Economic nationalists in business and university have been silenced by the military, trade unionism crushed, wages fixed, strikes banned and avenues of political opposition eliminated. Military officers, asked which should come first, development as a necessary basis for security or the reverse, had no hesitation in asserting that ‘peace and order’ had to come first. They felt a restoration of representative government was neither desirable nor possible for perhaps 10 or 15 years - and even then it would be dangerous to allow political opposition.
It’s not simply anti-communist paranoia; it is a mentality which assumes national problems are best solved by direct action rather than bargaining between interest groups, compromise, indirect solutions and temporising.
Architects of the ‘New Society’ describe themselves as ‘apolitical’ - even ‘anti-political’ - asserting that economic decisions are objective and neutral rather than dictated by considerations of power and wealth. In practice they are highly political, some even being obliged to stand as candidates in the April 1978 ‘elections’.
The technocrats, like the generals, regard stability as the prerequisite for growth; unlike the generals, they lack the power base of the military and are at the whim of Marcos, his highly visible wife Imelda and those closest to them in palace politics. The demands of the inner circle intrude on economic decisions which might otherwise be determined by rational development economics. Even more pressure comes from international organisations - transnationals, the International Monetary Fund and World Bank, and the Washington and Tokyo financial centres. A comparison of the record of Philippines and Singaporean development experts is instructive. Though the Singapore model is elitist, it is an elitism founded on merit and economic rewards within a regulated and relatively uncorrupt bureaucratic framework. Philippine leaders have said they would like to emulate it. But the Philippines is largely rural, its society is fragmented and divided between very rich and very poor, between clannish regional and linguistic groups, and between a foreign-dominated modern economic enclave and a provincial subsistence economy. The Singapore ‘solution’ does not seem applicable to the Philippines.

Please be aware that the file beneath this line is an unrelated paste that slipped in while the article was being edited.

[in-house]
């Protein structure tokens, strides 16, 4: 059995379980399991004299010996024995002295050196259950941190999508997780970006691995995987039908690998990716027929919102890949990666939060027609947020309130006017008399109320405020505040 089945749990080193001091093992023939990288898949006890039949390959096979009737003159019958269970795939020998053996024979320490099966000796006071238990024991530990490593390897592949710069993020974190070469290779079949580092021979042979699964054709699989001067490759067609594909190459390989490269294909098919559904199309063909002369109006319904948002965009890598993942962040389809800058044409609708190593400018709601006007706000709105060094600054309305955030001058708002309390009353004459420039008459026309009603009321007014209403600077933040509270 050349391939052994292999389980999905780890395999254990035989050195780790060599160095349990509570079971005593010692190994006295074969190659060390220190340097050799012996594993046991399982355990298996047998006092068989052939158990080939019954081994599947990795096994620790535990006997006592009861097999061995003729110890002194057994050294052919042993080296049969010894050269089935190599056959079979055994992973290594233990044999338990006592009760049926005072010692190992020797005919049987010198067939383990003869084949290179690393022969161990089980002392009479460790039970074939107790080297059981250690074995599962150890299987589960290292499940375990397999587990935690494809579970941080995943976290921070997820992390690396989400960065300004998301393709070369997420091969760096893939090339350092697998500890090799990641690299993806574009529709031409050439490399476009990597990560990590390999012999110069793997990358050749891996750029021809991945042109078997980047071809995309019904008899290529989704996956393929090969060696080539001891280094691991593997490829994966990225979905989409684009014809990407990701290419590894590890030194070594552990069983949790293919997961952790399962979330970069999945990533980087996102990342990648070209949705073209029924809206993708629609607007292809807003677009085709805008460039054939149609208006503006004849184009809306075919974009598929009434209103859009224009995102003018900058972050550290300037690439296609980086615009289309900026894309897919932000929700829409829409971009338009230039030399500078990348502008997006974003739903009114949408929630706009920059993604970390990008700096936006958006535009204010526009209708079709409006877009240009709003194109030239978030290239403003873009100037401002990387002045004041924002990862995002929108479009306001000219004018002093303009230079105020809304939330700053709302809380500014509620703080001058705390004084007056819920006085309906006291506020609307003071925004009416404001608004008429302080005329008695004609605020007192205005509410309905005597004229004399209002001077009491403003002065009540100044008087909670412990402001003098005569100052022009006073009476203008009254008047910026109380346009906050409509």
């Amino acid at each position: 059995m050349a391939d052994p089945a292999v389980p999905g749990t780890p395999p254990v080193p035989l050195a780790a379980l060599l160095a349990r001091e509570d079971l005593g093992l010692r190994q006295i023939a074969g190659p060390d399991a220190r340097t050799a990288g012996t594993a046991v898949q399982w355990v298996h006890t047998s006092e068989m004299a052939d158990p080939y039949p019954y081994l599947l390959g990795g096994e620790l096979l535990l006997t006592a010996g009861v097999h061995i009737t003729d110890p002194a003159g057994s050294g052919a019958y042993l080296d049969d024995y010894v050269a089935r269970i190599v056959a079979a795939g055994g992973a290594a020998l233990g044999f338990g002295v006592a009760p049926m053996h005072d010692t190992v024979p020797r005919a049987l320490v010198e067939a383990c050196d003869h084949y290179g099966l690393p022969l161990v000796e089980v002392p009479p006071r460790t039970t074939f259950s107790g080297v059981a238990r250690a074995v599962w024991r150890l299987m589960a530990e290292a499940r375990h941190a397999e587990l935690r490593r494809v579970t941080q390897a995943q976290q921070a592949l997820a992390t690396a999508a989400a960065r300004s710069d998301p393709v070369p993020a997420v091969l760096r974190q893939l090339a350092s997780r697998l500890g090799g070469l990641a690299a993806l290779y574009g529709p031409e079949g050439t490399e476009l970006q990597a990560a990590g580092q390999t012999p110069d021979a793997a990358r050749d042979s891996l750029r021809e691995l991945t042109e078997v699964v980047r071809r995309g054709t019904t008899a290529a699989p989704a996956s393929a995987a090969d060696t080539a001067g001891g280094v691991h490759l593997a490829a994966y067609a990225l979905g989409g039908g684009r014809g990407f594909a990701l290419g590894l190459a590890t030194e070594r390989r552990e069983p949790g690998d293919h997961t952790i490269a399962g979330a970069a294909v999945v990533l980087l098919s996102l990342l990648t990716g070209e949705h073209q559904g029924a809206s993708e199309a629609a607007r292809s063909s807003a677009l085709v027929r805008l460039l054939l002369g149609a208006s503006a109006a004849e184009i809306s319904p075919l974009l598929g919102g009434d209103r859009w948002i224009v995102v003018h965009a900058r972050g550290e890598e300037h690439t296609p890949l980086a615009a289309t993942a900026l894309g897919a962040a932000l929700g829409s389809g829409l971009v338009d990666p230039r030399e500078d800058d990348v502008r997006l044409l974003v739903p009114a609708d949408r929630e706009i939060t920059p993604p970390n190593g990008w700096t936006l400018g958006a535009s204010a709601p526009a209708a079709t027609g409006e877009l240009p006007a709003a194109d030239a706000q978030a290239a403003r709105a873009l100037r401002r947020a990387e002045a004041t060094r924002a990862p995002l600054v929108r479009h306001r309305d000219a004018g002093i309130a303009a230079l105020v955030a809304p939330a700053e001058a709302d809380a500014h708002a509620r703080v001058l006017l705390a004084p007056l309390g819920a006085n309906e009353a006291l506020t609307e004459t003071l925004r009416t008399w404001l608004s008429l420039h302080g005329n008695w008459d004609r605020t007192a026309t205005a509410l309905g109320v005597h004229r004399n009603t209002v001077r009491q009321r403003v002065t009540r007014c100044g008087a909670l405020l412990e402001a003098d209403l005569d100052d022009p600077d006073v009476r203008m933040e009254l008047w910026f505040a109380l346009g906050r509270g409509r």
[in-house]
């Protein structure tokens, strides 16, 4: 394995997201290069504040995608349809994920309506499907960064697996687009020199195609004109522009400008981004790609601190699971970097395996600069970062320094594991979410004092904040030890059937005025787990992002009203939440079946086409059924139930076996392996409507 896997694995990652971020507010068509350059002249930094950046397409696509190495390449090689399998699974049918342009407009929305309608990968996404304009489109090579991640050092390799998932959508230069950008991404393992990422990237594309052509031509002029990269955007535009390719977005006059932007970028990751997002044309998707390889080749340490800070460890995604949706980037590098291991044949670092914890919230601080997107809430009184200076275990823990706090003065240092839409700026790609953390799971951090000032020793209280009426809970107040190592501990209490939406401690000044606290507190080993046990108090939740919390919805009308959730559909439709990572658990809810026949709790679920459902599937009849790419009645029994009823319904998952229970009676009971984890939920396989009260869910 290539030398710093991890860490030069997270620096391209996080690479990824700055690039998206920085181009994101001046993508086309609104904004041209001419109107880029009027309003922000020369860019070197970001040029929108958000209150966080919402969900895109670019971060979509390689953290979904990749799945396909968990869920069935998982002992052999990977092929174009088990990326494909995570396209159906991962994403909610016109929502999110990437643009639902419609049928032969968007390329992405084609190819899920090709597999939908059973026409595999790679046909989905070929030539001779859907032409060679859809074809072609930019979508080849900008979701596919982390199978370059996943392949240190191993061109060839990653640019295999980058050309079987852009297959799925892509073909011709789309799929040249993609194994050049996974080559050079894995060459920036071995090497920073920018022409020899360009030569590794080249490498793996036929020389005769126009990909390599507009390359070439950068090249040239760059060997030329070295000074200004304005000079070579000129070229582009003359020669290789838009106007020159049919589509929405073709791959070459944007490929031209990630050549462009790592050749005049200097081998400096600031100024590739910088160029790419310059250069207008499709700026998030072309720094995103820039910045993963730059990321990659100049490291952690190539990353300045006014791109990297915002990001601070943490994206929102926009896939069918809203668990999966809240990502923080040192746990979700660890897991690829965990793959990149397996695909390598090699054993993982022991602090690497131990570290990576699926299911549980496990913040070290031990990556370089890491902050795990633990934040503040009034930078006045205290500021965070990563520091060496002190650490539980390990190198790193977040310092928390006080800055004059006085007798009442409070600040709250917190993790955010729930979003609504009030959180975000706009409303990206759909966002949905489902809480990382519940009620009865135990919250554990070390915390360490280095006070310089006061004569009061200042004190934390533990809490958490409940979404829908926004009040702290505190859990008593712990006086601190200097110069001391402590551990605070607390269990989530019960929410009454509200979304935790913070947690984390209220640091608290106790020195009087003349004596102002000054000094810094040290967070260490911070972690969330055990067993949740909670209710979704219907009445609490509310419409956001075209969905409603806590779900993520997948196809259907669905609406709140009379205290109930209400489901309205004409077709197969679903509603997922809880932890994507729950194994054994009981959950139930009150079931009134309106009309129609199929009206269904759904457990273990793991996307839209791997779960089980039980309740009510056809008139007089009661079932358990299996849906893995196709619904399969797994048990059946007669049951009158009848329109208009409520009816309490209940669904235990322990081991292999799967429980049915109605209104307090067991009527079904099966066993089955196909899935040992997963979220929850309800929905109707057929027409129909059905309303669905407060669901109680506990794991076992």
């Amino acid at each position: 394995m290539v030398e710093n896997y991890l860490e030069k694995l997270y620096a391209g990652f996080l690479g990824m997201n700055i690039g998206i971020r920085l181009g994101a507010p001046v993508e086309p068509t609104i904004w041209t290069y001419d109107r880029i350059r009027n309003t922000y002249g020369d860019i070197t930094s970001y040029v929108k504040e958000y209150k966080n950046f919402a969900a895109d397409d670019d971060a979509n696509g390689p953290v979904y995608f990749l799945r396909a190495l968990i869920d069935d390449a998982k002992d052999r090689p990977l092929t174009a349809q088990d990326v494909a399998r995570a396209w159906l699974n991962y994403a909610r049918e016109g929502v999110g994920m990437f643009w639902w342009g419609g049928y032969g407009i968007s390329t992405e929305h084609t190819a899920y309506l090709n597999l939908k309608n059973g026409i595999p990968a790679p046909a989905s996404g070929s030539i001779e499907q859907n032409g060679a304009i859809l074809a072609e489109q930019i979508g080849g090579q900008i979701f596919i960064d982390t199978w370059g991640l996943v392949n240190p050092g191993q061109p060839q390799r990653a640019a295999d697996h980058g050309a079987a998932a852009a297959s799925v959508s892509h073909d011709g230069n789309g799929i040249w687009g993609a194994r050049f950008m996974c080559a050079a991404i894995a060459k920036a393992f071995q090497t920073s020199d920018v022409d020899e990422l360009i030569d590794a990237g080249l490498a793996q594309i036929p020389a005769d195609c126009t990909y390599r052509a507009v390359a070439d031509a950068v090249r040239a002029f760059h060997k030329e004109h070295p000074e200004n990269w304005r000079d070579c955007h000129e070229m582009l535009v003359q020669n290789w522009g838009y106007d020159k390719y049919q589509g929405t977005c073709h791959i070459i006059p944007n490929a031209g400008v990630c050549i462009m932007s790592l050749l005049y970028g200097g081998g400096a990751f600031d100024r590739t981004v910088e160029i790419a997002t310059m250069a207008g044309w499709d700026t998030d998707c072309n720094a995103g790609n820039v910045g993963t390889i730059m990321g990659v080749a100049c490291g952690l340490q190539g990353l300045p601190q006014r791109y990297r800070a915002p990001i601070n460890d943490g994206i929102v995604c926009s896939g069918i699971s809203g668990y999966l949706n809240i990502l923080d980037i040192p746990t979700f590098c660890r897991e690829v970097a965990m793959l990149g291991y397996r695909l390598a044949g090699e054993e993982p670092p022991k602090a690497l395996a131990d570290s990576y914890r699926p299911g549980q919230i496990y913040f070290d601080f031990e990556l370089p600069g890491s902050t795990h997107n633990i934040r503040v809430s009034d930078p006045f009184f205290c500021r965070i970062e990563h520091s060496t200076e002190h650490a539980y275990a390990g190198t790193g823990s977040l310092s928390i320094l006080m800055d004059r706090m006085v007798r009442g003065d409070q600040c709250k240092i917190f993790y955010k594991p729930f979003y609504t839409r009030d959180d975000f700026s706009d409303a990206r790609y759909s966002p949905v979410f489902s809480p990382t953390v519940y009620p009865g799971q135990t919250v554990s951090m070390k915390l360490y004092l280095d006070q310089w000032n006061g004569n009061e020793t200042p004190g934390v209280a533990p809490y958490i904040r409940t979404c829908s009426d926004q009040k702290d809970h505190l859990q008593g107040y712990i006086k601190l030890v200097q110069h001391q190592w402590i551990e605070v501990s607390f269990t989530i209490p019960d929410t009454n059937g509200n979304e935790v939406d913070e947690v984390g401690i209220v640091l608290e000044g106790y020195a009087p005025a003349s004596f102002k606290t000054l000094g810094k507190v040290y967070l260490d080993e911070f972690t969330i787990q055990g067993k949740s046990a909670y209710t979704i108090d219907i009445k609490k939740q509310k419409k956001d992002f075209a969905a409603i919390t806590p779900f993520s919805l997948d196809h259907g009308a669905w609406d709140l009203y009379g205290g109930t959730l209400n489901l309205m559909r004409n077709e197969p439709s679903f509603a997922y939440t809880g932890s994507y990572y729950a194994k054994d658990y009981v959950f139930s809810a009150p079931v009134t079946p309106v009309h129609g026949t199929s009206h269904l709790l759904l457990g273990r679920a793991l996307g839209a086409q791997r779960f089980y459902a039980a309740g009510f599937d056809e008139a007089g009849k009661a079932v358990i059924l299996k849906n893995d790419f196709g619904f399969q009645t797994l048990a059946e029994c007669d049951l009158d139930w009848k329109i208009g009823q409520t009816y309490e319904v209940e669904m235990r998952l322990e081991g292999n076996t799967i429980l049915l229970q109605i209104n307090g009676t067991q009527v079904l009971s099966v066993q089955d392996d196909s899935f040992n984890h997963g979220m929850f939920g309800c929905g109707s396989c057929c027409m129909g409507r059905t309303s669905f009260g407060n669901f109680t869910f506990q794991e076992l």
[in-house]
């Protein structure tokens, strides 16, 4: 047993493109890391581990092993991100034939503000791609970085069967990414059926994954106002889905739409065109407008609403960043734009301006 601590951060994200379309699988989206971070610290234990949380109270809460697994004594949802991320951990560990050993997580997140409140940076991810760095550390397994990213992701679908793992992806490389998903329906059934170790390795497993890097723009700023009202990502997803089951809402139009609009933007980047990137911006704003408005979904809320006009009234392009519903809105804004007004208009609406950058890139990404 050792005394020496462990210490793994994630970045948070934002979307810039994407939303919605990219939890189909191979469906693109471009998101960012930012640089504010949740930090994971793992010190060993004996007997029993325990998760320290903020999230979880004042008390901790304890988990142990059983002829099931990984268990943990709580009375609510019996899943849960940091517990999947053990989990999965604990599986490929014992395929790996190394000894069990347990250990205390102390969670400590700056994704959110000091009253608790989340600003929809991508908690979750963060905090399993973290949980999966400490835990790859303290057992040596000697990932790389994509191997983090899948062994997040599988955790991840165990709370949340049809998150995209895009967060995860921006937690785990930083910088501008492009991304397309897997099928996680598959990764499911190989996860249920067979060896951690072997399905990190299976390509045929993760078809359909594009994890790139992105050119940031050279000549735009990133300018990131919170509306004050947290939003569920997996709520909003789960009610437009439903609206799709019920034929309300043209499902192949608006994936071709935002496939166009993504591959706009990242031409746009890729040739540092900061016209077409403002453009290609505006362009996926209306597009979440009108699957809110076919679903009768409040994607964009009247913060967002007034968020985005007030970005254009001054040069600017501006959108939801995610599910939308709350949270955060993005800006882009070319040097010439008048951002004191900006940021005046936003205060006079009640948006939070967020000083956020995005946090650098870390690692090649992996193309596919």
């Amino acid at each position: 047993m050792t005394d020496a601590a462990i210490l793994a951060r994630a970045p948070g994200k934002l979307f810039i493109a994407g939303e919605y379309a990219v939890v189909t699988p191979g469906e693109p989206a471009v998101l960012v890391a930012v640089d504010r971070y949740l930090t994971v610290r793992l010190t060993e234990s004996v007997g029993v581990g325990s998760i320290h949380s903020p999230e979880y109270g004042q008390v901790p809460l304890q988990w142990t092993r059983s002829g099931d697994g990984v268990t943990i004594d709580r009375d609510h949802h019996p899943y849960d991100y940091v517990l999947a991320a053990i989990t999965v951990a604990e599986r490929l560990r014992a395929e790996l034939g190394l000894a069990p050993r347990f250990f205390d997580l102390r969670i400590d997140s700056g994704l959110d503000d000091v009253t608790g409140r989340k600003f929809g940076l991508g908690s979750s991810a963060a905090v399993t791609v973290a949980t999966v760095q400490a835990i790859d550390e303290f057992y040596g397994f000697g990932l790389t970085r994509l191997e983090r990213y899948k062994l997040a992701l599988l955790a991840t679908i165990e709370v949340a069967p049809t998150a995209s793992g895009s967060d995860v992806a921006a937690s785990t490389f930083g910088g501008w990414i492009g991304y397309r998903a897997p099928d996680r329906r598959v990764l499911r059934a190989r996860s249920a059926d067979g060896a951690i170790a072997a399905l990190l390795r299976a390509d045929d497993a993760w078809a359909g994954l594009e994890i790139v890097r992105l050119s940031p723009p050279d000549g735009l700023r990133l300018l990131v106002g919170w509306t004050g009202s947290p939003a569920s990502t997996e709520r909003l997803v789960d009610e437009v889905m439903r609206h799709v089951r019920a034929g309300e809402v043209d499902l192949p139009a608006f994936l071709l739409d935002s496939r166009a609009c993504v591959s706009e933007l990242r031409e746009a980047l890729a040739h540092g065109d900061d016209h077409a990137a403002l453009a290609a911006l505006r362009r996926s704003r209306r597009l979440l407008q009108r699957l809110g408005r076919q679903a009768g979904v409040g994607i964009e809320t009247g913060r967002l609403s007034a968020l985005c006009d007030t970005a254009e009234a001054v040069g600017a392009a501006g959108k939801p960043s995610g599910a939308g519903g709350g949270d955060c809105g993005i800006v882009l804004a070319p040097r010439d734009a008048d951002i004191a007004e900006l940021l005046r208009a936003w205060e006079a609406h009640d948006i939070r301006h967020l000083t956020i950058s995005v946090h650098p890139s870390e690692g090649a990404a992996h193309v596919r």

Paradoxically, authoritarian rule in the Philippines is a symptom of weakness and political decay, rather than strength. Behind the rhetoric of ‘nation-building’, ,stability’ and ‘development’, the primary function of the military is to compel obedience not to a constitution or generally respected institutions of government but to an individual.
Marcos swept away institutions of the ‘Old Society’ with a flourish. But replacing them with institutions acceptable to most Filipinos has proved beyond him.
He can keep the loyalty of some, reward others, and punish opponents, but, in the absence of impersonal, representative institutions, his authority, ultimately, is based on coercion. Hence his need to rely on the military. Distrust therefore exists in both directions making the Marcos system vulnerable to instability in the same way as similar Latin American regimes.